Salt Lake City voters are massively opposed to the inland port project in the city’s northwest quadrant according to a new Utah Political Trends poll.
The survey from UtahPolicy.com and Y2 Analytics finds nearly 6 in 10 voters in Utah’s capital city believe the State Legislature overstepped their authority to take over the development of the inland port. Another 58% say the inland port should not be developed, while just over half say the port will ruin the quality of life in Salt Lake City.
Late in the 2018 legislative session, lawmakers passed a bill creating the Inland Port Authority, giving the entity control of about 16,000 acres. Following the passage of the bill, Salt Lake City attempted to negotiate with the legislature to make changes, but those talks suddenly broke down when Mayor Jackie Biskupski broke off negotiations. Later, the city council, led by Erin Mendenhall, successfully worked out changes to the agreement.
Later, Biskupski announced she was suing the legislature challenging the legality of the port.
Since the creation of the Inland Port Authority, protesters have disrupted the organization’s meetings over the impact the facility will have on the environment and air quality in Salt Lake City.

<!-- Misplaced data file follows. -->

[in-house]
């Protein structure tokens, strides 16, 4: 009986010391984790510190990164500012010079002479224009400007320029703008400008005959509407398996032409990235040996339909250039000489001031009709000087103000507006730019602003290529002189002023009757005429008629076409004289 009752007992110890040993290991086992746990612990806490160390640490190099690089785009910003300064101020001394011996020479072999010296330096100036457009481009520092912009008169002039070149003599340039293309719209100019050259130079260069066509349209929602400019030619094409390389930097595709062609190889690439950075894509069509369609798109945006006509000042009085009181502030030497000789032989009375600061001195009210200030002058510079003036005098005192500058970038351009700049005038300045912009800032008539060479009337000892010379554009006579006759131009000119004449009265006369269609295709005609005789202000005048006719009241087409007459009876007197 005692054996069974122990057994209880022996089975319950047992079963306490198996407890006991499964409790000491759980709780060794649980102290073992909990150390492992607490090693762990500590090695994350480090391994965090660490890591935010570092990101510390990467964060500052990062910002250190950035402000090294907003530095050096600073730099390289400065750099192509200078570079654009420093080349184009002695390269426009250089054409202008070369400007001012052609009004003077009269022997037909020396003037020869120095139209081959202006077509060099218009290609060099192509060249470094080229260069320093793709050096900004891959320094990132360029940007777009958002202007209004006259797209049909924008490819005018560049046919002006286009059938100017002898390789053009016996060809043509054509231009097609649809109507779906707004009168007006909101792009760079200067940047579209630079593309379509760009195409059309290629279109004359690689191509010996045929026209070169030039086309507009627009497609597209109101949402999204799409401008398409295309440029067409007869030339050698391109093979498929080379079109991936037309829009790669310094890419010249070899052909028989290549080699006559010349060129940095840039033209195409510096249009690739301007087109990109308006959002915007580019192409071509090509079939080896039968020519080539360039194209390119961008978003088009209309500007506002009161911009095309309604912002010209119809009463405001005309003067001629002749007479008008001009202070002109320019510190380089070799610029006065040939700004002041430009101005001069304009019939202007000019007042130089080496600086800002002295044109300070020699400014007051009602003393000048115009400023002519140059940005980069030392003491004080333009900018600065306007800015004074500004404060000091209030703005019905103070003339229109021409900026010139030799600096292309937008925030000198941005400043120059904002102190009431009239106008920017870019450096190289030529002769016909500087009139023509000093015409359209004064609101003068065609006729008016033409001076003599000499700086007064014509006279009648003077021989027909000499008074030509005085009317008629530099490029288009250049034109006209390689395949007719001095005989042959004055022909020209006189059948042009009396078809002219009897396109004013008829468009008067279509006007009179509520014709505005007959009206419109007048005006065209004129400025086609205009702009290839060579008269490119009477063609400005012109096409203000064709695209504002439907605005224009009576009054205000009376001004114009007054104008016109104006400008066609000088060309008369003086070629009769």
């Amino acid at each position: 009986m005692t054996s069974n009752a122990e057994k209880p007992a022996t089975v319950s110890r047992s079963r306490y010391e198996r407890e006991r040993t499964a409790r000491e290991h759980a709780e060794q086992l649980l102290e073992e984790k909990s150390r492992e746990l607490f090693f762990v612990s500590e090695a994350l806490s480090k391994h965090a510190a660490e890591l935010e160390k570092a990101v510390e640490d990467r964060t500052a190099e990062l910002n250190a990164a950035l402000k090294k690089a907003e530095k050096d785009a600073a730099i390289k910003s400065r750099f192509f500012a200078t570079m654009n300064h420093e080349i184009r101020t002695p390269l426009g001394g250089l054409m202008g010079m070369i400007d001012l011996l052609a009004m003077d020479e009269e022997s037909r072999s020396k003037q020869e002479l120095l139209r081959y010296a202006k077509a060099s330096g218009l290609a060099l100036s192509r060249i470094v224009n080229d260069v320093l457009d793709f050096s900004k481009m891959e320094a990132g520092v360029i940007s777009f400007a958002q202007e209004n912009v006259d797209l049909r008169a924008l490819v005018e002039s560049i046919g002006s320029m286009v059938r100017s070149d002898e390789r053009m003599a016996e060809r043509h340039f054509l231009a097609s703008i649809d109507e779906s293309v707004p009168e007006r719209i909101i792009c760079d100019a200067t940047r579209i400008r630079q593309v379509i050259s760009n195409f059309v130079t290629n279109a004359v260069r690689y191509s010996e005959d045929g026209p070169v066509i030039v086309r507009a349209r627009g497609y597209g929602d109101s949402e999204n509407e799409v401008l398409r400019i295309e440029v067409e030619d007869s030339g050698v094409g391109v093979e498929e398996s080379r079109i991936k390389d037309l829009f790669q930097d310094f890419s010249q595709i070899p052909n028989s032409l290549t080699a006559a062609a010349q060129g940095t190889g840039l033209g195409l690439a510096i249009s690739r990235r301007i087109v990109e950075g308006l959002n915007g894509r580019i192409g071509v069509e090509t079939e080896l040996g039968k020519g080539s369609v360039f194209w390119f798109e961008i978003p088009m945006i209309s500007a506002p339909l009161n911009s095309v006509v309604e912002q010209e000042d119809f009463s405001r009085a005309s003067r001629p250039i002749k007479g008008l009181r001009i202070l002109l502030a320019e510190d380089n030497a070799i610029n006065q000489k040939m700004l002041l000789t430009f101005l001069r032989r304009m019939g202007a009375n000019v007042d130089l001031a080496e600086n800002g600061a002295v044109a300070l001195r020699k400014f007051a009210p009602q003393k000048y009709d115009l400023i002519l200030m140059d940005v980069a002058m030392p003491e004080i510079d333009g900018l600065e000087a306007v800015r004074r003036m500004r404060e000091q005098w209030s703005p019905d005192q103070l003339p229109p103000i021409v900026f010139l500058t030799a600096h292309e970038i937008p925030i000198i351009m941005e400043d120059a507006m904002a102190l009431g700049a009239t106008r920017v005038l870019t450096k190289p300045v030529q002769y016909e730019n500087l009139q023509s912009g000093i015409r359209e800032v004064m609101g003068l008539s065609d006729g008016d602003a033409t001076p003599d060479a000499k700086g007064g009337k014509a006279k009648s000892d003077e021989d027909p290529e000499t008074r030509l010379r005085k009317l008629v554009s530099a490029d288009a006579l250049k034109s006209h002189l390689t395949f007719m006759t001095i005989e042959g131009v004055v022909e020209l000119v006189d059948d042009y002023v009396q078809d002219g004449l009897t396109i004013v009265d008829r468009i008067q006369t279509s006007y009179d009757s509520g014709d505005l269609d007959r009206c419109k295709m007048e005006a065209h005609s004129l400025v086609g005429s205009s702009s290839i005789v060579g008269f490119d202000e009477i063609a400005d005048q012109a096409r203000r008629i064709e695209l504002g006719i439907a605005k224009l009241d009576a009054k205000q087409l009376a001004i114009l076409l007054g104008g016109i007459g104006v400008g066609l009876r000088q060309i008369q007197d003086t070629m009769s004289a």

The survey also found that just under half of Salt Lake City voters said the inland port would not be good for the future of Salt Lake City. Voters are split over whether the city council did the right thing by cooperating with the state legislature to find a compromise on the port.
Despite their opposition to the inland port, Salt Lake City voters overwhelmingly picked City Council member Erin Mendenhall as the city’s next mayor, even though she played a central role in negotiating a compromise with the legislature over the facility.
Biskupski, one of the port’s most vociferous opponents, endorsed Mendenhall’s opponent, Luz Escamilla ahead of the general election. Biskupski praised Escamilla for voting against the inland port and blistered Mendenhall for helping to facilitate the compromise. But, that endorsement did not help Escamilla as Mendenhall ran away with the election last week.
Republican voters, a decided minority in Salt Lake City, believe the port will be more beneficial for the city, while independents and Democrats are against the facility.
62% of “strong” Republicans feel the the Port should be developed. 72% of that group believe the port is good for the long-term future of Salt Lake City and 61% believe it will not ruin Salt Lake City’s quality of life.
57% of moderate Republicans believe it’s the right move to develop the Inland Port. 61% say the Port is good for the long-term future of the city, and 2/3 (66%) don’t think it will ruin the long-term quality of life in the city.
Solid majorities of independent and Democratic voters disagree, feeling the port should not have been developed and would damage the long-term future of the city.
The survey from Y2 Analytics was conducted October 16-22, 2019 among 751 likely Salt Lake City voters with a margin of error +/- 3.6 percentage points.